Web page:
I like to think of my own development as Lamarckian, within the boundaries of my own existence. I prefer to consider my intellectual life in terms of successive generations, less complex manifestations self-generating my next iteration in response to an environment that has bounded me, and creating better adapted individual to live in the next era, just a little more complicated and assured. (The complication is an unavoidable consequence: I don’t know if I work more efficiently, but I do know I work more.)

You can see how compelling it is to think in these terms. You might understand how the modern theory of evolution still becomes easily conflated with more antiquated designs of thought. I hope the pressures of these layers upon me right now preserve some of what I have been during this last period. It may not be an accurate way to describe what is going on within the ecosystem of my own boundaries, but I feel the beginnings of another self more complex and purposeful.

Unconscious Reading

It is worth noting that the books do not close after dark: not when the sun goes down, nor when the lights go out. My Kindle gives off a sallow, uneven glow that only serves to cut out its unnerving “stable text,” even after the rest of the apartment is shut down. I can read wrapped in the approximate gloom of the urban night. And even after I’ve deactivated my 21st century reader and put it aside, sometimes, I still go at it. There are periods of sleep where words will scribe themselves through the pages of my dreams. There are times when I read my unconscious.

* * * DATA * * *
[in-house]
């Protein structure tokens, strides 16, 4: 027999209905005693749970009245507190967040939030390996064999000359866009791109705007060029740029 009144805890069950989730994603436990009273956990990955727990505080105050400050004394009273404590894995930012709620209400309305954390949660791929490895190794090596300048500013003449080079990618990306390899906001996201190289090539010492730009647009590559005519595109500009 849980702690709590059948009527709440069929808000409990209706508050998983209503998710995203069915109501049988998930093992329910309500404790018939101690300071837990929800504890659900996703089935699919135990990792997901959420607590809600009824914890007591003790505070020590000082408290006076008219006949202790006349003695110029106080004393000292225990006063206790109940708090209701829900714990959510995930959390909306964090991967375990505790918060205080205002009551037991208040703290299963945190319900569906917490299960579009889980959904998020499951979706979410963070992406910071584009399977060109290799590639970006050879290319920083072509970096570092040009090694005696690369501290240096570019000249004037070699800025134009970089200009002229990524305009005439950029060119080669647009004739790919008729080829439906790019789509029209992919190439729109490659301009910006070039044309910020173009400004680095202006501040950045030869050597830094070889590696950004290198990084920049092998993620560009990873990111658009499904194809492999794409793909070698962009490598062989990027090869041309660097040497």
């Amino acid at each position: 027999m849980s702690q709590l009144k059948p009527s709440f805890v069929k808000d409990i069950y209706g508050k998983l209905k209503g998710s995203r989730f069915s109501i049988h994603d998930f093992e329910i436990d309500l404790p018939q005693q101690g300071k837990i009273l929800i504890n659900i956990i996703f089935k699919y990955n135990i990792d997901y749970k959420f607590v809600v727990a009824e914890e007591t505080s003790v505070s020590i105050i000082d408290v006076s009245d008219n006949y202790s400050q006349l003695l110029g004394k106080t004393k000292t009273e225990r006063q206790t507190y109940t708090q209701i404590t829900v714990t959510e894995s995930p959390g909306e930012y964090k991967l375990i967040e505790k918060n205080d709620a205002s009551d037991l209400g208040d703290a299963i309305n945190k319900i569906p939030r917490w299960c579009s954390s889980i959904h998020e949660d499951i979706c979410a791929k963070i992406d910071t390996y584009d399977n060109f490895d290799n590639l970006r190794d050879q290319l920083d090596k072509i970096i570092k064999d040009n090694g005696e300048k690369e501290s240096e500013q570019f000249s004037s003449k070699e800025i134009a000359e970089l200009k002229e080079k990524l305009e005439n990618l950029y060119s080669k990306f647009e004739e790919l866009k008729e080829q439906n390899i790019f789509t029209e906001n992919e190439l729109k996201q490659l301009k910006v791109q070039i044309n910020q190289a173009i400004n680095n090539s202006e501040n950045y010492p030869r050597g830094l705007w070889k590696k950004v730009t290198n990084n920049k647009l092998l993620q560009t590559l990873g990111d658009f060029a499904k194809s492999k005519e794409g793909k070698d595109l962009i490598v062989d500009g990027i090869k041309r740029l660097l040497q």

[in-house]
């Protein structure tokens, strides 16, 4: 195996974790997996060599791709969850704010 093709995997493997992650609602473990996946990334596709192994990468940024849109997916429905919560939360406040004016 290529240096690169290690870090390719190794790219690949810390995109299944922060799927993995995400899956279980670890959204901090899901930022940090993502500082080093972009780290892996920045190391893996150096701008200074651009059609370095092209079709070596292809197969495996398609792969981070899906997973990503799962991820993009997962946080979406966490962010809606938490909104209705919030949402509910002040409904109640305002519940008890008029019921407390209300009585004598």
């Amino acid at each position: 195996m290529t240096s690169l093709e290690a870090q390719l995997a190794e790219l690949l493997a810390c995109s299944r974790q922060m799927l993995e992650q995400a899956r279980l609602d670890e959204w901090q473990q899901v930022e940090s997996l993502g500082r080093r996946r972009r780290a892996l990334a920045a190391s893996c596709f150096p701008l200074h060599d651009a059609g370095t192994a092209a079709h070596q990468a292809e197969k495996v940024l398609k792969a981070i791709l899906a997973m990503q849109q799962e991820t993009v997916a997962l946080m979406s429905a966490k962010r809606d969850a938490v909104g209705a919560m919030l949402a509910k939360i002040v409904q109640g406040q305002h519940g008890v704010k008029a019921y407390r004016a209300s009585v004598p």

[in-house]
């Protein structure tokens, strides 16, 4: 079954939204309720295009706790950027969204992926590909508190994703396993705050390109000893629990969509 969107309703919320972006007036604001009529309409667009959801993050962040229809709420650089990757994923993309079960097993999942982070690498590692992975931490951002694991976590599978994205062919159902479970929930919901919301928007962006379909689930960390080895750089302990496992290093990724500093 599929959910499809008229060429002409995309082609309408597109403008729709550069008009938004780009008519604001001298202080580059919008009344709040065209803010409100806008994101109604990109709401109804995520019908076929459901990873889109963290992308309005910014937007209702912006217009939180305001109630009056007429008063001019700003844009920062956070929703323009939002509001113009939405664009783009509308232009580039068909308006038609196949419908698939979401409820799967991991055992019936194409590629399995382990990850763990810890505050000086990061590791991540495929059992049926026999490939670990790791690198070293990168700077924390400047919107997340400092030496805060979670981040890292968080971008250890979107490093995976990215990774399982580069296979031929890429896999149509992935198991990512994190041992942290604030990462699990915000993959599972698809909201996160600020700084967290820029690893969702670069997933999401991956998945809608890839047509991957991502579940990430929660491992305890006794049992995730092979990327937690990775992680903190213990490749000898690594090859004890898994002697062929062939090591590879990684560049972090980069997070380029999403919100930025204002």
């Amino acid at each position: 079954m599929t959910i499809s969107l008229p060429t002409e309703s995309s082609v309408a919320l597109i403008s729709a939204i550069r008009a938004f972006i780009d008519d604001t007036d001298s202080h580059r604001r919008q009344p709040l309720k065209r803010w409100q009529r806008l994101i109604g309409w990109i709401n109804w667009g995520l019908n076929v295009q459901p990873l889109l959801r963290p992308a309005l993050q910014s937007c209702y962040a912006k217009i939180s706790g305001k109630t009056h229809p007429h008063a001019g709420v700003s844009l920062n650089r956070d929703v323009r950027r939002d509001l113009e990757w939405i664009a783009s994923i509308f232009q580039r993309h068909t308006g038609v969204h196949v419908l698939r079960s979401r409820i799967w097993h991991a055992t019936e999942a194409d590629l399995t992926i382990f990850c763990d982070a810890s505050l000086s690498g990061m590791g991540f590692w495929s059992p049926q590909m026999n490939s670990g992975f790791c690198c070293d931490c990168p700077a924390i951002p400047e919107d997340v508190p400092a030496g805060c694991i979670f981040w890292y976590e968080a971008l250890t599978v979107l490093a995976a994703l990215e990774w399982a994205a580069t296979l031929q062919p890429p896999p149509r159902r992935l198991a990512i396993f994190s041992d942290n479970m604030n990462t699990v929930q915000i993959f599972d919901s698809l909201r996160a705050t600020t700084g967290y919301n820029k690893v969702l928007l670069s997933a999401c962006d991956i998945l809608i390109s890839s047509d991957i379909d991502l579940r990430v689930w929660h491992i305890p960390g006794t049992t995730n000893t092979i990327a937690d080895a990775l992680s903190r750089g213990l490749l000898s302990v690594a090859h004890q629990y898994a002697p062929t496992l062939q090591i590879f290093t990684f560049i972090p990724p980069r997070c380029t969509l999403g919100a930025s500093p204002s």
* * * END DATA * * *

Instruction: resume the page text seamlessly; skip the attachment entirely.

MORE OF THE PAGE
I suppose this is the result of being so absorbed by the act. Reading is the constituent, cerebral material that composes the greater share of my commitments, my ambitions, and my pleasures. Yet I always feel behind. It doesn’t happen fast enough. The list is too long. My eyes, my brain, are too slow. These past four years I have been trying to catch up, to inscribe a state of knowing on a space of acute ignorance, but there abound more and more possible texts to assess and consume. Beyond reading lists, beyond recommended articles and current distractions, there is a paralytic superabundance of things written down that it would be useful to encounter; and there is only so much time.

This is a situation that I must make peace with. Reading and dreaming share a coterminous relationship for the academic in training: sleeping or waking they are activities that superimpose upon one another and share the same boundaries of experience. They expand as a fused, organic unit. I need both to continue forward; I am bound up by both as I plan and galvanize the trajectory of my future; and the spectre of improbability haunts both their enactments.

“Have you heard the speech?” asked a professor last fall after I had asked him for a letter of reference.

“Which speech?” I responded warily.

“The one where I tell you that there are no jobs, that the whole institution is in flux, that tenure may be a thing of the past—”

“Oh, that speech!” I said. “Yes, yes—I heard it when I first decided to come back to school.”

“Alright then. I just feel I have a moral obligation to warn you off.”

“And I respect that.”

Which is true. What I told him then, and what I’m affirming now, is that there is little else that I can envision myself doing besides this. It is not apathy that has driven me to this point—it is genuine ambition. I have tried other avenues, other prospects, and the result was not only underwhelming, but also depressing, and somewhat claustrophobic. The dream has always involved many books, and disseminating the texture and tenor of thought. Contributing to the sum total of human knowledge. There is no other professional arena for a humanities major. My only option is to think and write my way forward, and heed my unconscious as it discloses itself in phrases: words scribbling their way out in the dark.